BENNINGTON -- The Bennington Museum has a new executive director, and he has local ties to both Williams College and the Sterling and Francine Clark Art Institute.
The museum's board of trustees announced Wednesday the appointment of Robert Wolterstorff as the museum's new executive director. Wolterstorff brings an 20-year career in the arts and museum leadership to his new position. His appointment begins on Aug. 1.
According to supplied material, Wolterstorff is currently an independent curator and non-profit consultant based in Portland, Maine. He previously served as director of Victoria Mansion in Portland and of Ebenezer Maxwell Mansion in Philadelphia, and has held curatorial and research positions in the Philadelphia Museum of Art, the Clark Art Institute, the Williams College Museum of Art, and the college's Chapin Rare Book Library.
"I am thrilled to be given the opportunity to be the Bennington Museum's next director," Wolterstorff said in supplied material. The museum "has a long and distinguished history representing the arts and culture of Vermont and upper New England, holds great collections, and has an excellent staff. I feel honored to become part of that tradition."
"Robert brings a wealth of knowledge and experience to the Bennington Museum," Ray Bolton, chairman of the museum's board of trustees, said in a release. "We welcome the opportunity to work under Robert's leadership to develop new donors, sponsors, and members while continuing the museum's mission to celebrate the history and heritage of the southern Vermont region and to provide a venue for visual and performing arts that enrich our community and our world."
As executive director of Victoria Mansion from 1998 to 2010, Wolterstorff strengthened the staff and expanded public programs. According to supplied material, he forged "strong relationships with major donors, private foundations, and state and federal agencies, he completed the $1.5 million Campaign for Victoria Mansion ... spearheaded the $1.4 million Tower Campaign, and increased annual fund giving and membership."
He is known as a successful grant writer and grants manager, and won the first Save America's Treasures Grant for architectural preservation in Maine and one of only 80 Getty Architectural Conservation Grants awarded worldwide in 2003. He also oversaw management of important collections of fine and decorative arts, and pursued new acquisitions by gift, purchase, and bequest.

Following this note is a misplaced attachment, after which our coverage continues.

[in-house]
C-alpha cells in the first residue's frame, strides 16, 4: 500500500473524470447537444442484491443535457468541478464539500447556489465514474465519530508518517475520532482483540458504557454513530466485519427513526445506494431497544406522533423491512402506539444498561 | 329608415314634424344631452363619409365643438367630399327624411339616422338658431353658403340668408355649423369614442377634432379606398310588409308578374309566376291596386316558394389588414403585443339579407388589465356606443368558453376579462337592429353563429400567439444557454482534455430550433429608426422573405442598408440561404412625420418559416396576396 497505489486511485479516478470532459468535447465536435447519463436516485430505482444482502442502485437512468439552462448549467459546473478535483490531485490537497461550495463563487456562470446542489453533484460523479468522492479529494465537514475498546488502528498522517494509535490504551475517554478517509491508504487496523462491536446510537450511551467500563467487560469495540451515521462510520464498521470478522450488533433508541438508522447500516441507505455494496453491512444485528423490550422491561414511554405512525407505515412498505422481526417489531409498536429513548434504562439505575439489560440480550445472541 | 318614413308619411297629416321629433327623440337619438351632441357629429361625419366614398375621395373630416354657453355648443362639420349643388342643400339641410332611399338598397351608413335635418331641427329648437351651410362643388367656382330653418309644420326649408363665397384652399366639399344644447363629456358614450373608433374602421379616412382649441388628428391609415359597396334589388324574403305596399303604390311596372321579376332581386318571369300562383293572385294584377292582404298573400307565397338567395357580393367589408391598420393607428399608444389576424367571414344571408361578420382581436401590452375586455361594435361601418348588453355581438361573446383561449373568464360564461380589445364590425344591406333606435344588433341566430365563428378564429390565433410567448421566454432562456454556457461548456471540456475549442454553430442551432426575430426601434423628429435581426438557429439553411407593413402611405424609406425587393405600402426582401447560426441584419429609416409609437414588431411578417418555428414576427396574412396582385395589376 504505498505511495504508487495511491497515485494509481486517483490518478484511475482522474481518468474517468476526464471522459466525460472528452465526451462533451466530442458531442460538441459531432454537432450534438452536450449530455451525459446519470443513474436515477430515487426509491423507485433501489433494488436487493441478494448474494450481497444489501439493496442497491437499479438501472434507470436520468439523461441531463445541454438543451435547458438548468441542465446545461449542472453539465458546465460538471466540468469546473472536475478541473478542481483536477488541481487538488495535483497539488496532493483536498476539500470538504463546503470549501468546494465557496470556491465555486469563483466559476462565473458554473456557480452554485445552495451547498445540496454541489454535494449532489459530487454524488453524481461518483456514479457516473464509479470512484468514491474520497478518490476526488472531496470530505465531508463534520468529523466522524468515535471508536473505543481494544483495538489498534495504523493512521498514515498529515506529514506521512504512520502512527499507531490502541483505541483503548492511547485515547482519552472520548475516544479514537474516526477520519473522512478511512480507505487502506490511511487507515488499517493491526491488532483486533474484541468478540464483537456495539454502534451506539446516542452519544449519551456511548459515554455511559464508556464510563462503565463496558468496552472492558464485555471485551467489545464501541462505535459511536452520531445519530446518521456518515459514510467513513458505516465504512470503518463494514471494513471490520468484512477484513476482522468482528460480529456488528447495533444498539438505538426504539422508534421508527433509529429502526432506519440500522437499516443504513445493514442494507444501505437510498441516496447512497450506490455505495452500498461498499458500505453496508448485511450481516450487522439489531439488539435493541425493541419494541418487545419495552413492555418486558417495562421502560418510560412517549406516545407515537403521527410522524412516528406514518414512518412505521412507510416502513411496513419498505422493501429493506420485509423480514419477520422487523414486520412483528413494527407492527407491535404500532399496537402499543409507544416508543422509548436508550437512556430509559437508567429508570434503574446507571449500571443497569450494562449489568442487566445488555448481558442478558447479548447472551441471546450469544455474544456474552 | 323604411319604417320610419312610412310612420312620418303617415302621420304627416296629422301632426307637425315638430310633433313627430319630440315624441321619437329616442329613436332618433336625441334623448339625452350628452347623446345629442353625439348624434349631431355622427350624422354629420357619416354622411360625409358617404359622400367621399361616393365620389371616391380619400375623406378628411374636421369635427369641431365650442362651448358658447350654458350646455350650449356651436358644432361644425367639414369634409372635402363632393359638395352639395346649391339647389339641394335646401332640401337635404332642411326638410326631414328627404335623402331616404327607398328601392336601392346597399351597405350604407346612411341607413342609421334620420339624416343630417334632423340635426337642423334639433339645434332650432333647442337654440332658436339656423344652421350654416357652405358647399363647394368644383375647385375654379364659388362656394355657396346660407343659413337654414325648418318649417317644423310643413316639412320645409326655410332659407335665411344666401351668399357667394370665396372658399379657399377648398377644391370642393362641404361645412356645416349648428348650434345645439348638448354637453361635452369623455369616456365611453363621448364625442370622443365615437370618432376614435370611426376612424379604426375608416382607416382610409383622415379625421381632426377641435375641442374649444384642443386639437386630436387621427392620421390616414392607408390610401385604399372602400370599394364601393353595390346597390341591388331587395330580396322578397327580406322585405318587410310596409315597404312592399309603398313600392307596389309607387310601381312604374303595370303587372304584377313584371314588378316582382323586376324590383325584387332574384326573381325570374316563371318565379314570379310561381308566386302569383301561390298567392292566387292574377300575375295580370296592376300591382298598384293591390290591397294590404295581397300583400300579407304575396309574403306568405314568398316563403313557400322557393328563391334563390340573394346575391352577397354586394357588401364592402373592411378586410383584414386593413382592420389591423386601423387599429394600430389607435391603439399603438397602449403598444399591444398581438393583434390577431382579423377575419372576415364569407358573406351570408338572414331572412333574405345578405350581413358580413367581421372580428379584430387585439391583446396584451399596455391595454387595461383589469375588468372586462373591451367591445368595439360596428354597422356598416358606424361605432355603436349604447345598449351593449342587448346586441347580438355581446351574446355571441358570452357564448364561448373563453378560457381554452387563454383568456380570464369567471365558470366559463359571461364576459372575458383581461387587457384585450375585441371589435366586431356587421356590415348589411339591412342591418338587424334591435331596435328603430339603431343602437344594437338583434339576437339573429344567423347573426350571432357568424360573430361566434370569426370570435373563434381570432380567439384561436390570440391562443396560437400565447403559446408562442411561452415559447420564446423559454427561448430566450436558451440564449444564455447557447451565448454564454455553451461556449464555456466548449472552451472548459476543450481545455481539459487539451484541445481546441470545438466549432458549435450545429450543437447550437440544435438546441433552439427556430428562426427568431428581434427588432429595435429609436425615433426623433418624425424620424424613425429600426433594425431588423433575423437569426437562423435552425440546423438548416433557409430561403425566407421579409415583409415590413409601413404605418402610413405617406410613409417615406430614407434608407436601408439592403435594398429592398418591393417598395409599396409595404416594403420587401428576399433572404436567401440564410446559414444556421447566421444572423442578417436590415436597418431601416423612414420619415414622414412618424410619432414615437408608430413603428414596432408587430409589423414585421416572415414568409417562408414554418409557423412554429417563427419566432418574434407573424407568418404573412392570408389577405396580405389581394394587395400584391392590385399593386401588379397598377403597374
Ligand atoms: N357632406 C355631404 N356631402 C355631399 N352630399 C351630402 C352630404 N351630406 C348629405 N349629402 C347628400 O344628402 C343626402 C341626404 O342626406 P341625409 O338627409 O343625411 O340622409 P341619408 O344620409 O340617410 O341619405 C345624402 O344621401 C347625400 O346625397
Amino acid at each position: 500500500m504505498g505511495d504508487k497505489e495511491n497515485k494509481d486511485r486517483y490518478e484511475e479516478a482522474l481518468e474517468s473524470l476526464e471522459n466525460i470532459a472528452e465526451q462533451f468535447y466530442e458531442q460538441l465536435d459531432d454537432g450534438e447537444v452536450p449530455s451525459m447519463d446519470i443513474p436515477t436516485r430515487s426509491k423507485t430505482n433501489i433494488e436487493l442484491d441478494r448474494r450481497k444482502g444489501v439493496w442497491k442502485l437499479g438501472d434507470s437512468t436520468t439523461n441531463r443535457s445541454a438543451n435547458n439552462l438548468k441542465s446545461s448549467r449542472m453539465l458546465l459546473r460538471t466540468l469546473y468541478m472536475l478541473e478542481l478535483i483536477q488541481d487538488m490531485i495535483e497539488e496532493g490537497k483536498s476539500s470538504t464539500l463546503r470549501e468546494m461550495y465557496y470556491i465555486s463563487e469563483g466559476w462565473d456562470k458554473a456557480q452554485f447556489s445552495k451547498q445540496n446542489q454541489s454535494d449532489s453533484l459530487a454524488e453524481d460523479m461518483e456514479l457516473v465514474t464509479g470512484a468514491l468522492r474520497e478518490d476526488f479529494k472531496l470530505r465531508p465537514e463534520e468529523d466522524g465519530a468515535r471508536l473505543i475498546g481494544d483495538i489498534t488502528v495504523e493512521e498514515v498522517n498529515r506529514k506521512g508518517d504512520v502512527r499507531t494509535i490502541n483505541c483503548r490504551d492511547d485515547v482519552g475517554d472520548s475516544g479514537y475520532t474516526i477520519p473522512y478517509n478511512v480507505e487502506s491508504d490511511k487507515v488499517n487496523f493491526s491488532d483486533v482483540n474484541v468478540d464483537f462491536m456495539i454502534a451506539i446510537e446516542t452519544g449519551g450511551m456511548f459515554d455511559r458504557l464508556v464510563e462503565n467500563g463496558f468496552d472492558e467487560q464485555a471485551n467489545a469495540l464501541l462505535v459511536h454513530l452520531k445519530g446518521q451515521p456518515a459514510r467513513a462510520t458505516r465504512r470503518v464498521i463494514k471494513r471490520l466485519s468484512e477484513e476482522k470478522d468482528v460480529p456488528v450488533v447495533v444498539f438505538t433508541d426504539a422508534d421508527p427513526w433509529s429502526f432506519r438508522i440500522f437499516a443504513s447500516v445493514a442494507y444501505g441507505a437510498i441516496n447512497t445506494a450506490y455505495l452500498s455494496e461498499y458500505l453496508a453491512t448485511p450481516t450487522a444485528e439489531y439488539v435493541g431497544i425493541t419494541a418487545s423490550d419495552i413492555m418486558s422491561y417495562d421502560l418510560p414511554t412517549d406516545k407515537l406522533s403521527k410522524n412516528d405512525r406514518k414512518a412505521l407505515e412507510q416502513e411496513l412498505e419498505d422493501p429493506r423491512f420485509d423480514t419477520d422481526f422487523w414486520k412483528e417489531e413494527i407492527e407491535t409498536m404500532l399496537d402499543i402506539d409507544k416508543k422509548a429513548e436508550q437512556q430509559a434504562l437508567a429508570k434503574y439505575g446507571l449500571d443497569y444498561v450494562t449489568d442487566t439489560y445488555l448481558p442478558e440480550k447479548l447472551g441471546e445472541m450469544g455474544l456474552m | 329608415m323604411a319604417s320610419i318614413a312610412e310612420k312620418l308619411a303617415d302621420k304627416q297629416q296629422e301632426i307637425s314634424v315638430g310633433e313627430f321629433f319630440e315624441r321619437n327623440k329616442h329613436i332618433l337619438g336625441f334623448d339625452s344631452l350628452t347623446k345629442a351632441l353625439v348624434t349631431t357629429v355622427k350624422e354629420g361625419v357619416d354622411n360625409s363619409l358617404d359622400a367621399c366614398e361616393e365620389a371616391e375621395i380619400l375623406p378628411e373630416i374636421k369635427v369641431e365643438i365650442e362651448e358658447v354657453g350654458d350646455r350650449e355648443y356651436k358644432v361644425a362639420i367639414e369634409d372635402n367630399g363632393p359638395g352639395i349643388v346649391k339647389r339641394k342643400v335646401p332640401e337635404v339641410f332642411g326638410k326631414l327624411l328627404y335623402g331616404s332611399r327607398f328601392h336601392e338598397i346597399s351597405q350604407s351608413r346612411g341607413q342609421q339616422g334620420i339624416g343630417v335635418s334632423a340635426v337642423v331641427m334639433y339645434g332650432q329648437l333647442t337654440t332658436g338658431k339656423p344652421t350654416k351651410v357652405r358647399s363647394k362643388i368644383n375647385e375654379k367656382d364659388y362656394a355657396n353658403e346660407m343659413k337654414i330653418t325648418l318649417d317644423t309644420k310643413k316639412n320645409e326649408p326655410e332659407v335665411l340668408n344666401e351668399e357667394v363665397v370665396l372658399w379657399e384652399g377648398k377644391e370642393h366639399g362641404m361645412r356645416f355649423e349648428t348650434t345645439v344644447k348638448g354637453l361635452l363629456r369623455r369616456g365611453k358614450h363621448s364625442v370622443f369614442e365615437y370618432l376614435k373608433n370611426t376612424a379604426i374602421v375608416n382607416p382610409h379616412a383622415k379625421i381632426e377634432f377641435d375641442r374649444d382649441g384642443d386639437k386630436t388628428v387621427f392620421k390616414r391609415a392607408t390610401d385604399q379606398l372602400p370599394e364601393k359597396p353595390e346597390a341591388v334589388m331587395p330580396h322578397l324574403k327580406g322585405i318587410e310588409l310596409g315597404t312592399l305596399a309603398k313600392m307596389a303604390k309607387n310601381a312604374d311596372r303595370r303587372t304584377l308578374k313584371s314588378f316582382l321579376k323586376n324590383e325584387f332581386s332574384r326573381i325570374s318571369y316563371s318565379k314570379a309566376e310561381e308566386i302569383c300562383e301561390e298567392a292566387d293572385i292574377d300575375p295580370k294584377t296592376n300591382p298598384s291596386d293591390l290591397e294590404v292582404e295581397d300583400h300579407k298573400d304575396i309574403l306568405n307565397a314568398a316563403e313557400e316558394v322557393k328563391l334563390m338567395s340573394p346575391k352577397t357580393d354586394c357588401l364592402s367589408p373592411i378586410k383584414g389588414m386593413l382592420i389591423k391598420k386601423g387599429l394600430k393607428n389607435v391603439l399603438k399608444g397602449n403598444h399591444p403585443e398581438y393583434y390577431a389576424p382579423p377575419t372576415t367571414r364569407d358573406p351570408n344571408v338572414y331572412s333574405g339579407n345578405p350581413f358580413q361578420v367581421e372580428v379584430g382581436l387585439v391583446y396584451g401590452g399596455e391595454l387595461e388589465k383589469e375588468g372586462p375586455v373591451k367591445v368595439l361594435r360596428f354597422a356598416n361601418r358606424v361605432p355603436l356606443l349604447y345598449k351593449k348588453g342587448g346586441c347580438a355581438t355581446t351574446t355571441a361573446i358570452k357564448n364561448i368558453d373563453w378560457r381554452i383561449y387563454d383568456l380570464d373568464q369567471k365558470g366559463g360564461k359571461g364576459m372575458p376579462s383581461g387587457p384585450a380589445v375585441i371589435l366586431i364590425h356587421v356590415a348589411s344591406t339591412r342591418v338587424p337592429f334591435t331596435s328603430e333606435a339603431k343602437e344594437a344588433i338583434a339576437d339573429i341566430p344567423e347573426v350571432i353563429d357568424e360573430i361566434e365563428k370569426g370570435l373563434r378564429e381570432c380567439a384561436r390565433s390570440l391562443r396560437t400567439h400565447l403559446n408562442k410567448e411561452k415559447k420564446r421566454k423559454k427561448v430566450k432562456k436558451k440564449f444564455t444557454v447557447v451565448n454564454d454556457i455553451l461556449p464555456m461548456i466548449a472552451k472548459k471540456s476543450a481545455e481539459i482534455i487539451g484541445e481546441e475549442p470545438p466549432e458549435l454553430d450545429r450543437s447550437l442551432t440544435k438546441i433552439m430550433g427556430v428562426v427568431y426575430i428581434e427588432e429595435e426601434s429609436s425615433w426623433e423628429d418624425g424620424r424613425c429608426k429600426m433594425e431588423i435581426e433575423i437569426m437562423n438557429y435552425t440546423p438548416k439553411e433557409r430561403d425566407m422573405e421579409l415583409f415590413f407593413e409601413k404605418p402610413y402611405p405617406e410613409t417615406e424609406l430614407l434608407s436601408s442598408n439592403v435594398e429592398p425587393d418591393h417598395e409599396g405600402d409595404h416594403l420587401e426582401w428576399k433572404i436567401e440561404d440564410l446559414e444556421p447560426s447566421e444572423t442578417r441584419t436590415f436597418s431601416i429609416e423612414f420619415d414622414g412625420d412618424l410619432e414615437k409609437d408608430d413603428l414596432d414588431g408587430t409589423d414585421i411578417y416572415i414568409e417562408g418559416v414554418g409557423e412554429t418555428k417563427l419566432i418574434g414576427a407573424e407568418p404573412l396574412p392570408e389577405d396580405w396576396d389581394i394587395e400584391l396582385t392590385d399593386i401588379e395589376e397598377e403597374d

Wolterstorff's academic and professional career in the arts has had two very different focuses: architecture and historic preservation, and works of art on paper. At Victoria Mansion, he planned and managed the preservation, conservation, and interpretation of an important National Historic Landmark building.
At the Chapin library, Clark Art, and the Philadelphia Museum of Art, and as an intern in the Art Institute of Chicago, he worked in the field of prints, drawings and photographs. He has organized numerous exhibitions on subjects ranging from old master prints to contemporary art, and from works on paper to furniture, stained glass, upholstery, and architecture and is currently guest curator for an exhibition on contemporary architecture that will take place at the Portland Museum of Art in 2013. He has lectured and published on topics ranging from Robert Adam, William Morris, and Paul Klee to 19th century painted decorations, Herter furniture and brownstone conservation.
Wolterstorff earned a master of fine arts and a doctorate in art history from Princeton University, where he wrote his dissertation on the 18th century neoclassical architect Robert Adam. He has an master's in art history from Williams College and a bachelor's in biology from Calvin College in Grand Rapids, Mich.
Since 2006, he has served as a trustee for the New England Museum Association and currently is the first vice president of that professional organization.
"We as a culture have increasingly rapid and fluid access to information and a much broader understanding of creativity," Wolterstorff said. "I think museums that collect and interpret both art and history have a unique opportunity to make new connections between art, culture, ideas, and industrial history."
-- K.D. Norris
The Bennington Museum is located at 75 Main St. For information call 802-447-1571 or visit benningtonmuseum.org.